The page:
Sunday, October 26, 2014

fictwrig6 Minerva

by Will Wright

Minerva’s belly was full. She wasn’t a kit any longer. She had to hunt for herself. It was good to feel satisfied.
Her den was far away, and she was sleepy. The night was cold and windy. Foxes have thick fur, but she wanted to find a warm place to sleep.
She found a small den. She sniffed at the opening. There was a badger inside. A badger will not share a den with a fox.
Two coyotes were in the dry creek bed. They were curled together. They looked warm. She missed her kit mates. It was warmer sleeping together.
A rabbit hopped by. The rabbit saw Minerva and hopped faster. Minerva wasn’t hungry; she was cold. She let the rabbit go.
There was a clearing. It wasn’t like she remembered. The trees were gone. Now there were only stumps.
Minerva spied the trees. They were all lying down in a pile on something tall and hard. The thing smelled strange. It looked dangerous.
The trees looked warm in that tight pile. She would be comfortable if she burrowed into the trees. Her den was far away. She could be cozy right here.
She jumped up on the tall thing, and burrowed into the trees. She was warm. She fell asleep.
After a while, Minerva woke up. Something was wrong. The trees were shaking. There were strange sounds coming from the tall thing. It smelled like fire!
She climbed to the top of the pile of trees. It was difficult. Everything was shaking. The wind was blowing. It didn’t feel like any wind she’d felt before.
The pile was moving. It was going very fast and taking her with it. How could a pile of trees run faster than a fox? The tall thing must be a beast—a beast that smelled of fire.
Other beasts like the one that held the trees moved around the pile. The near ones ran with the pile, like wolves run in a pack. The far ones ran past them, going the other way.
They were loud and smelled like fire. Each one had large eyes that spread light like the moon in front. They had smaller red eyes in back.
Minerva wanted to jump. She wanted to run away. She wanted to find her den. She was frightened.
The pile of trees ran too fast. She couldn’t jump. She burrowed back in the pile. What else could she do?
She didn’t like the noise. She didn’t like the rumbling. She didn’t like the smell of fire. But, she was warm in the pile. She went to sleep.
Minerva woke up. The pile had stopped running. She climbed to the top of the trees. The running beasts were still near. Their eyes were open but the moonlight wasn’t shining out.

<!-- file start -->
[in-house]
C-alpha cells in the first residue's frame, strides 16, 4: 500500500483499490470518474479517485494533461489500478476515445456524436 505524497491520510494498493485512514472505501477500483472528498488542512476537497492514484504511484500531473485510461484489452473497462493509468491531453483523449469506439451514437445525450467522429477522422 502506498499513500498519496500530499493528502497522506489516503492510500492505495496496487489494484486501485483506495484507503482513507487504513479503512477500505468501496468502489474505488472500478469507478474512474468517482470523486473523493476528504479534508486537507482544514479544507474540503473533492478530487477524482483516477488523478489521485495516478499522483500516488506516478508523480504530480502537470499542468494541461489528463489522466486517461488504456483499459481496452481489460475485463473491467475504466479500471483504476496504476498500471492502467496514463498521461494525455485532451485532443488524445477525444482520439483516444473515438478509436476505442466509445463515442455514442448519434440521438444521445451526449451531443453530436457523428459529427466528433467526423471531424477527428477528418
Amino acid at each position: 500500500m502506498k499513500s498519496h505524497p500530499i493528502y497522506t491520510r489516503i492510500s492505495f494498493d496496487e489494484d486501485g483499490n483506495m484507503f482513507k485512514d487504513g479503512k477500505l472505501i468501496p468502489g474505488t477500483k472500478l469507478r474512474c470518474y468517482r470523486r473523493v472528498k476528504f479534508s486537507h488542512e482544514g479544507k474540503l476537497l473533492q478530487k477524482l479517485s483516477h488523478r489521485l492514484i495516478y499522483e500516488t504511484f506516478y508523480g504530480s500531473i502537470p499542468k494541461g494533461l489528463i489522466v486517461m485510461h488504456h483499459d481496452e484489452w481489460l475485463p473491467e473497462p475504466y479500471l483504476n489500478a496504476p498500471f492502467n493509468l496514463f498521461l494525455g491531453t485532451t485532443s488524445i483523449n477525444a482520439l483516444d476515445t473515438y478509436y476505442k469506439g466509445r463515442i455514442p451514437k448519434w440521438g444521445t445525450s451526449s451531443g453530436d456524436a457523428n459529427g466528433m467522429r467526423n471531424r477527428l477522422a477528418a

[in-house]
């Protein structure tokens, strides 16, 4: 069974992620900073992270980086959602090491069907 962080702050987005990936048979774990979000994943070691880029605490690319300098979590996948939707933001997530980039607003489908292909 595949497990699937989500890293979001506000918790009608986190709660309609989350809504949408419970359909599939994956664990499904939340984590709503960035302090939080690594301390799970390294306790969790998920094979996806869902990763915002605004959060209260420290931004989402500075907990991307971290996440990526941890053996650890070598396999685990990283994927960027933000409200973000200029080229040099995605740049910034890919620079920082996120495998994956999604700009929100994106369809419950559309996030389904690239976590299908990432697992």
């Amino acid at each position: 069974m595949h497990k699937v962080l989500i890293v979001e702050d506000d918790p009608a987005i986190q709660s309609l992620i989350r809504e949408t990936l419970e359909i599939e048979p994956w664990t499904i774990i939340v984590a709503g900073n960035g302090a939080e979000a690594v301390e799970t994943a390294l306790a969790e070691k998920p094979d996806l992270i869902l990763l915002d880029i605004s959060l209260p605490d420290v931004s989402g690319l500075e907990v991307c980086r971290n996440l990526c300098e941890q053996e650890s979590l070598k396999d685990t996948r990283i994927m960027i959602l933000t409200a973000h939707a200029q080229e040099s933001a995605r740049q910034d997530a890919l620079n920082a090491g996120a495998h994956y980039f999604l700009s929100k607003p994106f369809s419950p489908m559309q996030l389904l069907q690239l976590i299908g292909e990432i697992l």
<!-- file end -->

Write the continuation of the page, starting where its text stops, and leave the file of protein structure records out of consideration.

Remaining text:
The stars were very close. They hung from trees and steep hillsides all around her. Most of the stars were white. Some were red or green or blue.
“Merry Christmas,” an animal barked. She had seen one of these animals before. It was a human. They were dangerous to foxes.
Minerva jumped from the pile. “Look, a fox,” barked another human. “Call animal services.”
Minerva ran. The hills were tall and in every direction. They were too steep to climb. Narrow valleys ran between the hills.
Everywhere she went, Minerva saw more steep hills. Humans were everywhere. So were the running beasts, some with moon lights shining, but most without.
There were trees. Trees only grew in the valleys. Each tree was by itself, far from other trees.
There were animals too. There were squirrels and birds. There were animals that reminded her of coyotes, but they were different.
There were cats. There were almost as many cats as humans. The cats didn’t like her but they left her alone.
“There it is,” a human barked. Minerva heard a bang. There was a tooth in her side. She ran in a circle to see her attacker but couldn’t find one. She fell asleep.
Minerva awakened. She was in the clearing. There were stumps all around. A human was nearby.
“Merry Christmas, little vixen,” barked the human. He walked away to a running beast. The beast made a roar. Moonlight shone from its eyes.
She was in the woods again. There were no more tall hillsides and narrow valleys. The trees grew in clumps.
Above her, the stars were far away. Only one was a little red. There were no cats. The running beast went away.
Now she knew the human greeting bark. It was, “Merry Christmas.” They didn’t harm her, but she didn’t want to see them again.
Minerva started walking. She was walking back to her den. She decided it wasn’t so far away after all.

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